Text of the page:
From the braids of the Kviachak to shores of Bristol Bay

Editor’s note: This is the second of two parts in reporter Molly Dischner’s journey with a Homer fishing family to Bristol Bay on the eve of sockeye season.

 

DILLINGHAM — About 8 a.m. on June 17, a sportfishing guide tied his skiff to the F/V Eagle Claw and hopped onboard to join our motley crew.

It was the final day of our five-day trip from Homer to Naknek via the Williamsport Road. Skipper Louie Flora, his daughter Sidney and brother Jonathan were headed to fish the east side of Bristol Bay. Soon-to-be west side setnetter Joey Kraszeski and I were just along for the ride.

The Kvichak is about 60 miles long, and runs from Iliamna Lake to Bristol Bay. The upper river is full of braids, and quite shallow.

Not the easiest waterway for a 32-foot drift gillnet boat to navigate.

But George Riddles, who owns a lodge near Igiugig, on the river, and takes clients fishing there daily in the summer, had spent the early part of the summer checking in on how the river had changed from the year prior.

When we reached the shallowest spots, with just a little more than a foot of clearance below the transducer, Riddles knew exactly where to point the boat to stay in the deepest water.

“See that white spot sticking out from all the green? Head for it,” Riddles told our skipper.

Behind us, two more boats tried to follow our exact movements.

We had left Pile Bay, at the eastern shore of Iliamna Lake, the day prior, rafted up with two other Homer-based fishing boats, the Independence and the Solstice.

It took a full day for the three boats to cruise the length of Iliamna Lake, leaving ample time for the captains to talk engines, and the crew (and passengers) to pass the time napping, staring at the mountains, searching for river otters (none spotted), and unsuccessfully recording audio for a radio story.

Our last night of the trip was spent anchored near Igiugig. The three boats disconnected and anchored separately; onboard the Eagle Claw we listened to the radio (and requested our favorite songs), and watched kids swim in the lake and boys fish from boats and the bank as the sun faded.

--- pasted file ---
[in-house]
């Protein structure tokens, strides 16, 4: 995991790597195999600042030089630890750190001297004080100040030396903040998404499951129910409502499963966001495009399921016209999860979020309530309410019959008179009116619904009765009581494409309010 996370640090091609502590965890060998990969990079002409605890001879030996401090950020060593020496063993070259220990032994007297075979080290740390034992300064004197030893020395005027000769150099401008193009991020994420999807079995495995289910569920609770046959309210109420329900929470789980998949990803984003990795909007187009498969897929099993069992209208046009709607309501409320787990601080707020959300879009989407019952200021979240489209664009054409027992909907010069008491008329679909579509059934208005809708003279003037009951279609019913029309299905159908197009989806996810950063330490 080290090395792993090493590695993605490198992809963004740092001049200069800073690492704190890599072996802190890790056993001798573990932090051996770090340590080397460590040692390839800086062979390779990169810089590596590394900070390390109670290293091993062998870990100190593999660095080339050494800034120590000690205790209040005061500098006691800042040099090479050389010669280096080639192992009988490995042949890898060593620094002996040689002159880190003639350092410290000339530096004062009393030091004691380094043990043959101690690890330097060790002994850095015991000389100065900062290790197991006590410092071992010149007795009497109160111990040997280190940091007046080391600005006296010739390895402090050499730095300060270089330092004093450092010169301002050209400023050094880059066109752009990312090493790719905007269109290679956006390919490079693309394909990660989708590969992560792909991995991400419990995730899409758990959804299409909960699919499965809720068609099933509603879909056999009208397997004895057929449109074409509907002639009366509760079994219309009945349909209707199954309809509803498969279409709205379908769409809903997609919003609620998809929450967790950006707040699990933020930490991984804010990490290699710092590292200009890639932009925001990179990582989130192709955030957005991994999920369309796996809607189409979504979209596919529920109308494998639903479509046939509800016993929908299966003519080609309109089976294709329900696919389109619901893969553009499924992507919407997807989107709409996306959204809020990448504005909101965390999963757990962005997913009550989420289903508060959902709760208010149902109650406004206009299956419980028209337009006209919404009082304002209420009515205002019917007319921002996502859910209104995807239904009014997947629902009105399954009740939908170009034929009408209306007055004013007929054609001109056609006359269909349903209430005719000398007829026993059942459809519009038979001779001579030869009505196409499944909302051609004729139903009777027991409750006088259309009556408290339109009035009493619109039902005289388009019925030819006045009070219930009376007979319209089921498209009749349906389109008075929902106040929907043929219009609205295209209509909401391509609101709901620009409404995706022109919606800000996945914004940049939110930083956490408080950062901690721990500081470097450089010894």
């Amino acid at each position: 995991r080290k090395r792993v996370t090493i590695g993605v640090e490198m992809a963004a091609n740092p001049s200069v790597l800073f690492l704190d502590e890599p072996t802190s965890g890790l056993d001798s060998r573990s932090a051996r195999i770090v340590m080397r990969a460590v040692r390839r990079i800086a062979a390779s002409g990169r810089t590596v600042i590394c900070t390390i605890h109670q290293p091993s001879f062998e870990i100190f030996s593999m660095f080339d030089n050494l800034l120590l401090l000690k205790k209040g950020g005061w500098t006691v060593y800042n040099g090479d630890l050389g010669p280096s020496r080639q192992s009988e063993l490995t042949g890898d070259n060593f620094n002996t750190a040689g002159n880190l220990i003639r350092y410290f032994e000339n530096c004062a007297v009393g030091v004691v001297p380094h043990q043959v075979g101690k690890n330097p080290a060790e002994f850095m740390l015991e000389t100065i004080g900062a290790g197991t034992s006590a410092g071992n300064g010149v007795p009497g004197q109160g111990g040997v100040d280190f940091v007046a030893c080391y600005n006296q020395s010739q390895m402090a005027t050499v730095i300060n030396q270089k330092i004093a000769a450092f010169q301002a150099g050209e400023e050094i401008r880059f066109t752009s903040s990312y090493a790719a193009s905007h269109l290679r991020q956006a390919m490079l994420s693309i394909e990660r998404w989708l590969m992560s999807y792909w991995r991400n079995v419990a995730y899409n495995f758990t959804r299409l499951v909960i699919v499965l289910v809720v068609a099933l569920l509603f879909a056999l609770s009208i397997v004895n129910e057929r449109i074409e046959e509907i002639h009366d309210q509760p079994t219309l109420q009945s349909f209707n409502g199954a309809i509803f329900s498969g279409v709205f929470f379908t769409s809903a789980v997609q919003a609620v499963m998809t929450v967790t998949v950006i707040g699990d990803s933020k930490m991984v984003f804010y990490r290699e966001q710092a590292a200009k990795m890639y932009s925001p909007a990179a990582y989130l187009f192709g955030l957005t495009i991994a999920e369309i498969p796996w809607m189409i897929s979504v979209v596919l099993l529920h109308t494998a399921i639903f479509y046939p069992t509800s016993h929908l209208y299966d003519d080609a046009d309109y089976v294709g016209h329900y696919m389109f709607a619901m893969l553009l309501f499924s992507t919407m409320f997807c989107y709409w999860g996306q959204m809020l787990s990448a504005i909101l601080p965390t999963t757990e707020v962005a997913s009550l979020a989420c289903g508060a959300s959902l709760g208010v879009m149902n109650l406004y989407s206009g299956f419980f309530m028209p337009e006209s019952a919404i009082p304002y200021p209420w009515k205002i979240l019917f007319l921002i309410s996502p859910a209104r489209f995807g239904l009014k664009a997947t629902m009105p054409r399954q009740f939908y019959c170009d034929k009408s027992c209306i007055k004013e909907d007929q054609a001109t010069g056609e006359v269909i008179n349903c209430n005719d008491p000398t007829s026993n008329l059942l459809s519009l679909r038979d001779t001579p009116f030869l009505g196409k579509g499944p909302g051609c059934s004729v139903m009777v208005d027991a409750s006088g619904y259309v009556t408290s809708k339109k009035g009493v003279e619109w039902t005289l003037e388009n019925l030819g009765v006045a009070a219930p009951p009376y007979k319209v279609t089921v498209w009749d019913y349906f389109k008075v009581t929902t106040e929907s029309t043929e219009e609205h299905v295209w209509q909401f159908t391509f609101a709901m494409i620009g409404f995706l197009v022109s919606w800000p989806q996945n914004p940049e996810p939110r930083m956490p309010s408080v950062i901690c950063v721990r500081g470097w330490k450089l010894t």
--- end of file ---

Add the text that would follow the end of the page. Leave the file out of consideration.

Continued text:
The lake serves as a large settling pond, and the upper river is crystal clear. As we traveled downstream, we watched tannins flow in at Kaskanak Creek, and then the river get wider, and muddier, the closer we got to Levelock, and Bristol Bay.

Back in the braids, Riddles pointed out trout and grayling and talked about the fishing season so far this year as he helped navigate the river.

His directions got us through the braids relatively uneventfully, although the boats ahead of us had to stop and replace a part after they finished, and there were only a few hiccups in the day.

After five days at sea (and waiting on land), the Kvichak tender line came into sight on the evening of June 17. Finally, the answer to the family-vacation-esque refrain of “Are we there yet” was “YES.” There was wide-spread excitement on the boat (we’re really in Bristol Bay!); but also some melancholy (we have to go back to work!).

As soon as we started spotting tenders and setnet sites, the radio chatter increased, and we learned that some drifters were headed to Egegik for an opener there. It was the only place with catches, although the fish-per-delivery reports from Fish and Game were still pretty low — well under 100 fish.

So rather than follow those boats out, Louie pointed the Eagle Claw up toward the Naknek River to find a tender to re-fill on water, and anchor up in Naknek to stretch our legs and track down pizza before heading upstream to King Salmon to get the boat ready.

The F/V Eagle Claw was back in Bristol Bay.

Molly Dischner is the fisheries reporter at KDLG in Dillingham. She made the trip from Kachemak Bay to Bristol Bay onboard the F/V Eagle Claw in early June.

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